Studs Terkel Beautiful. It's a lovely view. That's what that is, an estuary. Now I know. Thank you very much. [pause in recording] It's now a couple of hours after the Russell interview. We feel pretty good about things at the moment. Feel good that we met Lord Russell and have him on tape, but I doubt very much whether this could have been swung without the help of Phyllis Evans, Mrs. Meredydd Evans, who drove us through just about the most beautiful countryside I've seen in a long time and it's as Bertrand Russell said, yes green almost all the year 'round, yet there were some brick-colored foliage around, too, and saw the slate in where the quarrymen work, that's rough. But the verdure of nature still intact. Well, Phyllis, many things to ask you about, you an American, living in Wales with Meredydd and your daughter. Your feelings. You pretty much are Welsh in feeling now?
Phyllis Evans Oh, no, I'm that curious combination. I really have a foot in both camps. I realize Wales' problems and I love Wales and I'd do anything that I can to help the cause of the language and to help the country as a country. But I don't think any American woman, particularly, can ever be anything but an American.
Studs Terkel Well, while you're here right now, before we catch that train that takes us back to London, a couple of questions about living in Wales or in this United Kingdom. And one of the big points that, I told you about Mary [Papperus?], the waitress from London who I interviewed at her house with the four kids and she was marvelous. But she had this one bone to pick with a particular doctor who seemed to be a martinet. And the impression she might have given is that National Health is not working. It wasn't that she was merely saying she had trouble with this doctor and he was just a louse, you know. But you have lived in America and now you live in Wales. In one case, there is a doctor, there is no National Health as we know it here. Now, in Wales there's National Health. What have you found out to be the difference?
Phyllis Evans Well, I think that the basic difference is that the National Health in this country is rightly termed "national insurance," and that's exactly what it is. It is an insurance for people who live here, that their life savings won't be wiped out by a serious illness of any member of the family, and as far as actual medical care is concerned, the doctor we had when we lived in Massachusetts, I doubt if there is a better doctor in the whole of the world. I don't think he could be approached anywhere. It was marvelous. But you come to Bangor, and a city like Bangor anywhere whether it's
Phyllis Evans Bangor, Wales, yeah. A city like Bangor, Wales anywhere, whether it's in the United States or in Britain, you're going to have a limited choice of doctors and you must pick the best out of this limited choice, and you are allowed to pick your own doctor. There's no question of your being assigned to some guy. You can pick which one you want, and that's exactly what we did. We took about two months after we came here, we polled our friends and said, "Who's your doctor, what do you think of him?" And we found the one that we thought would suit us best, and he is, he's marvelous. Anything that needs to be done, he comes out in the middle of the night if that's necessary. He comes to the house if we're not well enough to come to the surgery, and all prescriptions, we pay for prescriptions, but we pay a standard price, two shillings, which would be a little tiny bit more than about 25 cents. And that includes whether we want aspirin on prescription or whether we want the most expensive antibiotics, or whether he chooses to prescribe them for us. Likewise, when Eluned a few months ago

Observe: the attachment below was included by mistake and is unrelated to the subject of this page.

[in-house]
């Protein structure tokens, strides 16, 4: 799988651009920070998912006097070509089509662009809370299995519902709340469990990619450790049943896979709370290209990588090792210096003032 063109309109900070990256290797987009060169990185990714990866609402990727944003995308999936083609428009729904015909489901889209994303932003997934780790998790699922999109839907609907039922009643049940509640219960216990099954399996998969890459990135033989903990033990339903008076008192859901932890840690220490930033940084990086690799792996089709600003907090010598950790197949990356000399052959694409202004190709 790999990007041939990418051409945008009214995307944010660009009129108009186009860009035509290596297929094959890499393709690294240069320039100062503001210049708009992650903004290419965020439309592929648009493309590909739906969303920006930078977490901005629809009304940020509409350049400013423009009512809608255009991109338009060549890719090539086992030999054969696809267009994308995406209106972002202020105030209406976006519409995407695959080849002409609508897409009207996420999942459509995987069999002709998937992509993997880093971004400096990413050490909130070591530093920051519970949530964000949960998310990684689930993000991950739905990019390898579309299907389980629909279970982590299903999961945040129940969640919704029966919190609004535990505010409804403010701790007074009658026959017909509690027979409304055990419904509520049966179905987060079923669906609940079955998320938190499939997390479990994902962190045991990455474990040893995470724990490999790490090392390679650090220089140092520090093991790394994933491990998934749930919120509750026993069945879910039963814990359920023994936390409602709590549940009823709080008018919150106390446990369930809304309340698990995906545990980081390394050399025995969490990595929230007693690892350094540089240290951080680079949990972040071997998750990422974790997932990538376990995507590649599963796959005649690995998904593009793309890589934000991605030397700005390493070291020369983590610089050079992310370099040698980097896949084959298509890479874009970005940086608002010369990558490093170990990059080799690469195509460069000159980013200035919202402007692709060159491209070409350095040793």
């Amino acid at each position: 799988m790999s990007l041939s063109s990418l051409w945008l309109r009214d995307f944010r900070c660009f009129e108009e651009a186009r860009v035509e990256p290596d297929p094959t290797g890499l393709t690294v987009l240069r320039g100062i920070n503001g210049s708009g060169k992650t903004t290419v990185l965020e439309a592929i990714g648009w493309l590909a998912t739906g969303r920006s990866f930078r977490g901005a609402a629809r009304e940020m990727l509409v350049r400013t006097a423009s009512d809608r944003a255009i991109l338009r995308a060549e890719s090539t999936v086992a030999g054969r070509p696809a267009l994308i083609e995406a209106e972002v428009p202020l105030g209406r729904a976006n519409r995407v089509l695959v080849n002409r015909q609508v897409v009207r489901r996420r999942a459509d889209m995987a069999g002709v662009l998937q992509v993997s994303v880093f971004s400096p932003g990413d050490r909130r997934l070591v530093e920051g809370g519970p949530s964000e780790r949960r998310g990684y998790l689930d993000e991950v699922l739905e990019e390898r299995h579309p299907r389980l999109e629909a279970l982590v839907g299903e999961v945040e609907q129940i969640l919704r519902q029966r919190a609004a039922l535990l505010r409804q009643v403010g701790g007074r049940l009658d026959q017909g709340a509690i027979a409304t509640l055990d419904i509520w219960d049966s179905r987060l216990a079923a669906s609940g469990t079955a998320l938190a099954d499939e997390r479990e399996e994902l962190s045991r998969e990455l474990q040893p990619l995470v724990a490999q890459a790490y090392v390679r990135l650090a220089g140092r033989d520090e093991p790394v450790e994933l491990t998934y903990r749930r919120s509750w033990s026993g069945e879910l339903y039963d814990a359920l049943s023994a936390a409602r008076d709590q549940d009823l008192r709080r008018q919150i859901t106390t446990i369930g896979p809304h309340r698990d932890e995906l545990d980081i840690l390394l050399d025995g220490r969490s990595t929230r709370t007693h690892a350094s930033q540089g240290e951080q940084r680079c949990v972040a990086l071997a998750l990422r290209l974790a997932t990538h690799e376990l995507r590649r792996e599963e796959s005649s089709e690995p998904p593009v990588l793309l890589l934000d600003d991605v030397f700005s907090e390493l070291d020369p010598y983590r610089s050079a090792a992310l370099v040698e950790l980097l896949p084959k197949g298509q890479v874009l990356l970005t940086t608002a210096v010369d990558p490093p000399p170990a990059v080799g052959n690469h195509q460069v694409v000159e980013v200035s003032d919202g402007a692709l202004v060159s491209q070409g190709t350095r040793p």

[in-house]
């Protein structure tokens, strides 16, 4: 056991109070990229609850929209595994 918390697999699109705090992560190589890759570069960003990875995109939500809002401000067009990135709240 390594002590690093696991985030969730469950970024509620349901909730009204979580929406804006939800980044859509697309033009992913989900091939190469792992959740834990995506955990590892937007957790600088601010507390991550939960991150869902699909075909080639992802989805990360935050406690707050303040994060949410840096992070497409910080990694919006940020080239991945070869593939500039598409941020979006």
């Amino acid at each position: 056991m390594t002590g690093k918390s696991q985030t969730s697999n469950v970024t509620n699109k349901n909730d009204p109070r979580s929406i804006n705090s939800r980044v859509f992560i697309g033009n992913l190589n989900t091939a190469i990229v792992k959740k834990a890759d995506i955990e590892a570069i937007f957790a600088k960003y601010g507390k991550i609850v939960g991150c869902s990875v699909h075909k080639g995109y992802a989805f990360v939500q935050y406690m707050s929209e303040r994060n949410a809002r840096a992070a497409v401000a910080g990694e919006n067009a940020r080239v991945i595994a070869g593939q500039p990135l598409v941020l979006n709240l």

Phyllis Evans Yeah, our 13-year-old daughter, a few months ago we thought she had appendicitis and they had her in and out of hospital examining her and took X-rays and found out it wasn't appendicitis, it was a spastic colon, which could be assumed to be appendicitis by the symptoms. Well, whisking her in and out of the hospital and all these exploratory doohickeys and all the X-rays would have cost us a small fortune in America, because they didn't operate. If they'd operated, we could have got it on Blue Shield, but since they didn't operate, you know, we would have paid through the nose, but we didn't pay a penny. Likewise, when I had to get my glasses changed, you pay a fixed fee for your glasses and that's that. I think it's something like half of what they actually cost, so that when I say insurance this to me is a very real thing. I don't have to worry at all if Meredydd should fall sick tomorrow and be out of work for six months. Well, this would be a dreadful thing personally, but it wouldn't take every penny we've got in the bank.